Author(s): Psimma Z, Boutsioukis C, Kastrinakis E, Vasiliadis L
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Abstract INTRODUCTION: The aim of this study was to evaluate the effect of needle type and insertion depth, apical preparation size, and root canal curvature on irrigant extrusion by using a recently introduced method. METHODS: Sixteen human teeth with a straight root canal (group A) and 16 with a moderately curved root canal (group B) were sequentially prepared to sizes 25 or 35, .06 taper and mounted on a plastic vial filled with distilled water to simulate a periapical lesion. The vial was either closed or open to the environment. A point-conductivity probe was used to determine the volume of extruded irrigant into the vial. NaOCl was delivered by an open-ended or a closed-ended needle at 1, 3, or 5 mm short of working length. Results were analyzed by two 4-way mixed-design analyses of variance. The level of significance was set to P < .05. RESULTS: The open-ended needle extruded significantly more irrigant than the closed-ended. Irrigant extrusion decreased as needles moved away from working length or when the apical size was increased. Needle wedging increased extrusion, especially when an open-ended needle was used. Root canal curvature did not have a statistically significant effect on irrigant extrusion. CONCLUSIONS: Needle type, needle insertion depth, and apical preparation size had a significant effect on irrigant extrusion. Copyright © 2013 American Association of Endodontists. Published by Elsevier Inc. All rights reserved.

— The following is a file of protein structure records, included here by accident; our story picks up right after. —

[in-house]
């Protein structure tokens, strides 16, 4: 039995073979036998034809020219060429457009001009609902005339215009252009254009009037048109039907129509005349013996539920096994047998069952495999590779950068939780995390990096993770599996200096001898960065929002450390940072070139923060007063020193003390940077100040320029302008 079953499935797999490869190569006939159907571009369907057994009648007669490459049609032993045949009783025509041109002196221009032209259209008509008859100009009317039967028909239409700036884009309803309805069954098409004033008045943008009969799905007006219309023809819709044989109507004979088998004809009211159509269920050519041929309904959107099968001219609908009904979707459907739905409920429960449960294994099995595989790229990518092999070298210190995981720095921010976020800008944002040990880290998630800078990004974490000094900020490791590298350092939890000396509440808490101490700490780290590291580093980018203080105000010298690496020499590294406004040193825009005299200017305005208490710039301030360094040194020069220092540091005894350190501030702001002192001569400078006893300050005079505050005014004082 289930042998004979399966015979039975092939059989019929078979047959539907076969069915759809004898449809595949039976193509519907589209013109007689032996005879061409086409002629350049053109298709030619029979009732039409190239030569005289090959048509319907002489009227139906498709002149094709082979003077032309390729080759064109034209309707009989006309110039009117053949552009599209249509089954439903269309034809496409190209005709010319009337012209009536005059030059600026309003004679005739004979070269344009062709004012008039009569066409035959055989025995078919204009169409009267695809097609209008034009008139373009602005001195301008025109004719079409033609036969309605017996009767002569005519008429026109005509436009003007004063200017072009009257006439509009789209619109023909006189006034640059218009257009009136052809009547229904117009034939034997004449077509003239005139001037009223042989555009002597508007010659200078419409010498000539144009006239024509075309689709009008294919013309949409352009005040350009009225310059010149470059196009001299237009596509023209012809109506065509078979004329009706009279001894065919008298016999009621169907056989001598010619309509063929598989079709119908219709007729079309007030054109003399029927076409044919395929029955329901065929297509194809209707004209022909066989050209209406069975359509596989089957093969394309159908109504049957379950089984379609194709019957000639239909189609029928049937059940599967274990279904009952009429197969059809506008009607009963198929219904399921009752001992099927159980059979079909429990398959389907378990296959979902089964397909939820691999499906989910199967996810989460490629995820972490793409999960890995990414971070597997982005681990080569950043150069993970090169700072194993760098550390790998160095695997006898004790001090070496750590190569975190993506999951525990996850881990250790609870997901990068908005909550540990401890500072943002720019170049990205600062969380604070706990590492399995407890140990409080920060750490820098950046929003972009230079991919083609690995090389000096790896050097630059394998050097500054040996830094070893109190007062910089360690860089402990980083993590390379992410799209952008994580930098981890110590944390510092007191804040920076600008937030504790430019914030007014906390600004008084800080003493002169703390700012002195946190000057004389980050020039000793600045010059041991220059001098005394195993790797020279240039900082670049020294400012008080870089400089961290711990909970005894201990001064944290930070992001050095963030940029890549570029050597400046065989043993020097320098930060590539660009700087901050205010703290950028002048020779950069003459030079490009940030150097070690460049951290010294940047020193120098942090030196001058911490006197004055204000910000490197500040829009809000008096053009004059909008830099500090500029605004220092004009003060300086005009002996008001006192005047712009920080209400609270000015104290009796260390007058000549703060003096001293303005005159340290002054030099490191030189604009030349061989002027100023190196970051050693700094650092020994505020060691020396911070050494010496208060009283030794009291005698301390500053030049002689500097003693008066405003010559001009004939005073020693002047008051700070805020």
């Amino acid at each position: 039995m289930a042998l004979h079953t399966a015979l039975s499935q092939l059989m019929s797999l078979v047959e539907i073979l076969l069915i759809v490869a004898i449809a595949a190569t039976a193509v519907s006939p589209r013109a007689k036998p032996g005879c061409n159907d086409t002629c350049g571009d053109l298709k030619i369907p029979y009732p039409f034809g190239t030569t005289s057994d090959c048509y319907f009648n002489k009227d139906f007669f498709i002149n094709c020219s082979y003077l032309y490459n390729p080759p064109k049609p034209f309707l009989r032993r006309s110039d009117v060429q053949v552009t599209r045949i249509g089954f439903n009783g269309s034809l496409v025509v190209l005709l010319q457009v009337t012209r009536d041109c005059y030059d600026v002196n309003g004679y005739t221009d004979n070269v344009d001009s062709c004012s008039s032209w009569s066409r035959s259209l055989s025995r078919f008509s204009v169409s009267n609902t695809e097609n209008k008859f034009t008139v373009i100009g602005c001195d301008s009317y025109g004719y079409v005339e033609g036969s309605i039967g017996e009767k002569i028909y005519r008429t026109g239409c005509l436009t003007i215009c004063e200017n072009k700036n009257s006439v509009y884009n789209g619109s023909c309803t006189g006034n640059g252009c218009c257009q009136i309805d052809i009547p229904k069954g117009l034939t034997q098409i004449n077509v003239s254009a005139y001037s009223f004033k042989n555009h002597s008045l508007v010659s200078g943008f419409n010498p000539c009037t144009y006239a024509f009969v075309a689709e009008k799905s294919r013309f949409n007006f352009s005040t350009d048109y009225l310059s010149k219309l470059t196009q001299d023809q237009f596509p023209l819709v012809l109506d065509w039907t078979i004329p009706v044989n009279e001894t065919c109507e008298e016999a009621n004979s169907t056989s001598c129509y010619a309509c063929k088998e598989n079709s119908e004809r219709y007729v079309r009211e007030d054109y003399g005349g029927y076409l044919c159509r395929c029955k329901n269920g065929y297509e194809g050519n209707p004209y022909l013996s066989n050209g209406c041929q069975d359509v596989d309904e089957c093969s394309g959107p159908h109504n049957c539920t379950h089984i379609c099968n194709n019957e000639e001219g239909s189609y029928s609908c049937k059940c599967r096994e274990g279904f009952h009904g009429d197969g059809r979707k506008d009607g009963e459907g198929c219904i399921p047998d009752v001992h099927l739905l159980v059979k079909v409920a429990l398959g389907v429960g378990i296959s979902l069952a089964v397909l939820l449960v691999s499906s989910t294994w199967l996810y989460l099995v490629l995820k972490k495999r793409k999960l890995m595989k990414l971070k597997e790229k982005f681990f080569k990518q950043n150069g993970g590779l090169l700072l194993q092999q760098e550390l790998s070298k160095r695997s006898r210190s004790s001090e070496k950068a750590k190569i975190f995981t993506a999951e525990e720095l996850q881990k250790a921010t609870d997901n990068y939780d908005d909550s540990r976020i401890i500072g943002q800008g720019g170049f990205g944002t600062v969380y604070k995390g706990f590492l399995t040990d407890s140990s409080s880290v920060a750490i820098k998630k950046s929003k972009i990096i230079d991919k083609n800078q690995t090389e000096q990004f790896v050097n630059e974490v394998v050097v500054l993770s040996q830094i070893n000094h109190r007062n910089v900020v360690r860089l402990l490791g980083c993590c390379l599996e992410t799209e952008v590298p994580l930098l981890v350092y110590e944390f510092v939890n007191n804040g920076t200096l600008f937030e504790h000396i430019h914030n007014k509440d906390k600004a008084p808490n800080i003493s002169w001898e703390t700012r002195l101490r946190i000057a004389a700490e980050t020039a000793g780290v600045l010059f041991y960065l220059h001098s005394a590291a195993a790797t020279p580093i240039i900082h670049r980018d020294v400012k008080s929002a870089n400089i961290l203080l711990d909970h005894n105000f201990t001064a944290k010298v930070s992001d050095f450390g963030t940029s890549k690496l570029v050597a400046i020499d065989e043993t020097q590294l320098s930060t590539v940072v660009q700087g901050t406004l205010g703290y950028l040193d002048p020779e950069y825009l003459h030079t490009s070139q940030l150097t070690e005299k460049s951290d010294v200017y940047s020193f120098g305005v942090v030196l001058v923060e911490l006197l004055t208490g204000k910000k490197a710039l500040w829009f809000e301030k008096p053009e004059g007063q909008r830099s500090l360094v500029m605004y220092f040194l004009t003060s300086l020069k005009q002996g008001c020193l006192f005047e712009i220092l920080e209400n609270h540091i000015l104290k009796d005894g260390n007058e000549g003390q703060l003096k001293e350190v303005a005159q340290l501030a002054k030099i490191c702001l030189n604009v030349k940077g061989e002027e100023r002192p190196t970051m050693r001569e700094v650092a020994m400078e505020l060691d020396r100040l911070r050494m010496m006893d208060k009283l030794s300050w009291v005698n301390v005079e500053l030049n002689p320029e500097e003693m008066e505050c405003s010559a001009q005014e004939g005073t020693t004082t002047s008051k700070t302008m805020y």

This article was published in J Endod
and referenced in JBR Journal of Interdisciplinary Medicine and Dental Science